Further evidence is emerging of the possible complicity of some European governments in the CIA's secret detention programme. At a public hearing of experts on Wednesday, Civil Liberties Committee MEPs deplored the lack of cooperation from EU Member States and are preparing a new report.
Hélène Flautre (Greens/EFA i, FR), recalled the "serious breaches of human rights, kidnapping, torture, secret detentions, with the complicity of Member States" on which Parliament had sought to shed light until 2007.
Today, "new information has emerged on secret detention sites in Europe (...) there is a great deal of evidence upon which we can build in our work", said Ms Flautre, who is preparing an own-initiative report. She denounced the "law of silence among governments" on these allegations.
Furthermore, those responsible for national inquiries in Denmark, Lithuania, Poland and Romania, who had been invited to the hearing, "had each explained, meticulously, why it was impossible for them to attend", she said.
The rampart of state secrecy
"Many new elements have emerged since 2007, and especially in the past two years" said Julia Hall, an Amnesty International counter-terrorism and human rights expert, citing recent developments in Lithuania, Finland, Denmark, Romania, Poland and the UK.
She deplored the refusal of governments to co-operate on the grounds that information was classified as secret, which, she said, was unjustified. "State secrecy should be invoked only to protect a vital national interest, which is not the case here", she said.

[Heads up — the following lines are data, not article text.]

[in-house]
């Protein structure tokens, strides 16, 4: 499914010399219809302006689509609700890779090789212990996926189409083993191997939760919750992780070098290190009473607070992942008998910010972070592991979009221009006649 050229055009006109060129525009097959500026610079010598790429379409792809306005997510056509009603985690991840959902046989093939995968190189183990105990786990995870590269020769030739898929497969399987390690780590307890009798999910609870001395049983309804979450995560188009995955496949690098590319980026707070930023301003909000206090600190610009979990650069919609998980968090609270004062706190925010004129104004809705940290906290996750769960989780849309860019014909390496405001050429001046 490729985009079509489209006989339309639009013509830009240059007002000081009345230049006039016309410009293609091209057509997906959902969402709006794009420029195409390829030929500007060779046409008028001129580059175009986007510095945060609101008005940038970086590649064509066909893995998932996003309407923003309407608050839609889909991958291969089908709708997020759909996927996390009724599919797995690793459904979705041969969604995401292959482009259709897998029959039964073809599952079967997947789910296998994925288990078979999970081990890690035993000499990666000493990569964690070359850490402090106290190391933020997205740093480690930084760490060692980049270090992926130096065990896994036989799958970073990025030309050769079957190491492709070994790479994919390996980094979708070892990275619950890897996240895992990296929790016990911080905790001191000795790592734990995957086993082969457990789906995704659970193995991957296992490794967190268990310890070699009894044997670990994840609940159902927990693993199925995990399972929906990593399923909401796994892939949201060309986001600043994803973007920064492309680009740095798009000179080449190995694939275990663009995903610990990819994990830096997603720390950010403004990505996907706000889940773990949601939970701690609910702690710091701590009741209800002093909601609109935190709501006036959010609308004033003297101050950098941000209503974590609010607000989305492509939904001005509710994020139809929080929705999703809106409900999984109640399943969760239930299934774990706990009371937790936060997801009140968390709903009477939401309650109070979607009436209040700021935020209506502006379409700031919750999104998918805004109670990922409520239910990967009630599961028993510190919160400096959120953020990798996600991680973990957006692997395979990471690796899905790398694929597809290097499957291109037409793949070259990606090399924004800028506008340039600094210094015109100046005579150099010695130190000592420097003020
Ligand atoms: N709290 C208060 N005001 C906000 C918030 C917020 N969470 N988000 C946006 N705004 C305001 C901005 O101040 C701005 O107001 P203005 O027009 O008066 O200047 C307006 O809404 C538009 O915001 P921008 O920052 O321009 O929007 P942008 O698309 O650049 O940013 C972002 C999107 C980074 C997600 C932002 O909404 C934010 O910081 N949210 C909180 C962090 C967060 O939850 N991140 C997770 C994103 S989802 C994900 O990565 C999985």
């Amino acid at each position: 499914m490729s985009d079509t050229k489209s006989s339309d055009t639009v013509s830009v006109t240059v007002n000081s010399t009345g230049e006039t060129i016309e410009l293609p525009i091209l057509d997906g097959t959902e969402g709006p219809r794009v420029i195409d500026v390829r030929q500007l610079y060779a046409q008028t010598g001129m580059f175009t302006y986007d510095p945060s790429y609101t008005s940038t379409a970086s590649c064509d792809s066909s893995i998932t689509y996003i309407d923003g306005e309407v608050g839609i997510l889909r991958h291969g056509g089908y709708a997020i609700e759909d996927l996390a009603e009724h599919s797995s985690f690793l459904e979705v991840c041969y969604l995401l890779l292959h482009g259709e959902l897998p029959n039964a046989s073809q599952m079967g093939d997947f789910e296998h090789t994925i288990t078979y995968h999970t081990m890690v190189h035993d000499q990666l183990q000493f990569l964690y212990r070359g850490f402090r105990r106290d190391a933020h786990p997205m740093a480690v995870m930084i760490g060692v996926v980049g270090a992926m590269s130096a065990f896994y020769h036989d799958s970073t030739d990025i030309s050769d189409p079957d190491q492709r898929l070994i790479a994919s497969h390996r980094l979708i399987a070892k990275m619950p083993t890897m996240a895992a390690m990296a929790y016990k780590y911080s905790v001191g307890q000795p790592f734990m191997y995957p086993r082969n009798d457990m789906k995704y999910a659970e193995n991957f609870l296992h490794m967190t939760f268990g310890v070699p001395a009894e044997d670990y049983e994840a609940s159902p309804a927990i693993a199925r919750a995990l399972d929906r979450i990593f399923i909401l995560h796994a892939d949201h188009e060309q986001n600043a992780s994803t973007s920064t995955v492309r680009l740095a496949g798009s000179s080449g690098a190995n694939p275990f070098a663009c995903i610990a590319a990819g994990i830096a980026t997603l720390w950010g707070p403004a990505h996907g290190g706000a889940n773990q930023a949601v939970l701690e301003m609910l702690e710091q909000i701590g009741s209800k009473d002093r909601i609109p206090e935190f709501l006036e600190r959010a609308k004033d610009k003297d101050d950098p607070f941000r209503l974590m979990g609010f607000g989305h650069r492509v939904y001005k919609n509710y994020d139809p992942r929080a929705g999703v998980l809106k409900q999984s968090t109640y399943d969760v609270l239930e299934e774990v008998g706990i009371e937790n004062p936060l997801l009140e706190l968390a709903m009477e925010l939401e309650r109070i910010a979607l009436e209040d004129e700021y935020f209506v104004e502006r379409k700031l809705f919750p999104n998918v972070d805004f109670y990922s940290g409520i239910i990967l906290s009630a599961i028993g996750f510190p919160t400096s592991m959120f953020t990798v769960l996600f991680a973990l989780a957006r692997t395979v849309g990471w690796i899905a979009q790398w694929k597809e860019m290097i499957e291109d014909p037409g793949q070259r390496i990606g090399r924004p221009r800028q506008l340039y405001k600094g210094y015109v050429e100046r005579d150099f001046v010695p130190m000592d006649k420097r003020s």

"Collective responsibility" of Member States
For the time being, "there is no pressure from public opinion" on governments, "so they don't care", said Sophie In't Veld i (ALDE i, NL). Furthermore, "we concentrate on countries, but I maintain that there is a collective responsibility", she added, proposing that all Member States should therefore be covered by the future report.
"There is a clear complicity of the [European] authorities", said Ana Gomes (S&D i, PT), adding that in Portugal, the authorities "had either been incompetent and had been derided, or had been in league" with the US authorities. The latter possibility "was the likeliest", she added.
"A follow-up report seems absolutely necessary" in the light of the new evidence, said Michèle Striffler (EPP i, FR), adding that "if it is established that Member States cooperated actively, the EU will have to take the necessary measures.
"There have been delays even within our institutions, where there are people who want no progress on the dossier" regretted Carlos Coelho (EPP, PT).
Amrit Singh, a lawyer representing the Open Society Justice Initiative, presented the cases of Messrs El-Masri et Al-Nashiri, victims of CIA rendition and secret detention in Europe, implicating the authorities of Poland, Romania, and the former Yugoslav Republic of Macedonia. She urged MEPs to "take their responsibility" to ensure that the USA does not single out a country for possible reprisal measures.
Fighting terrorism "saves lives"
"Human rights and freedom are important values (...) but does this mean we must consider individual cases and divulge details of our struggle against terrorism, which saves lives?" said Mirosław Piotrowski (ECR i, PL).
In Romania, "many inquiries have been made by MPs and independent media. They have contributed no clarifications, only presumptions", said Ioan Enciu (S&D, RO).
In 2005, prompted by press reports of CIA activities on European soil, the European Parliament set up a temporary committee of enquiry. Its report, drafted by Claudio Fava, deplored the passivity of certain Member States in the face of the CIA's illegal operations on their territory and called for an independent inquiry. MEPs pledged to follow up.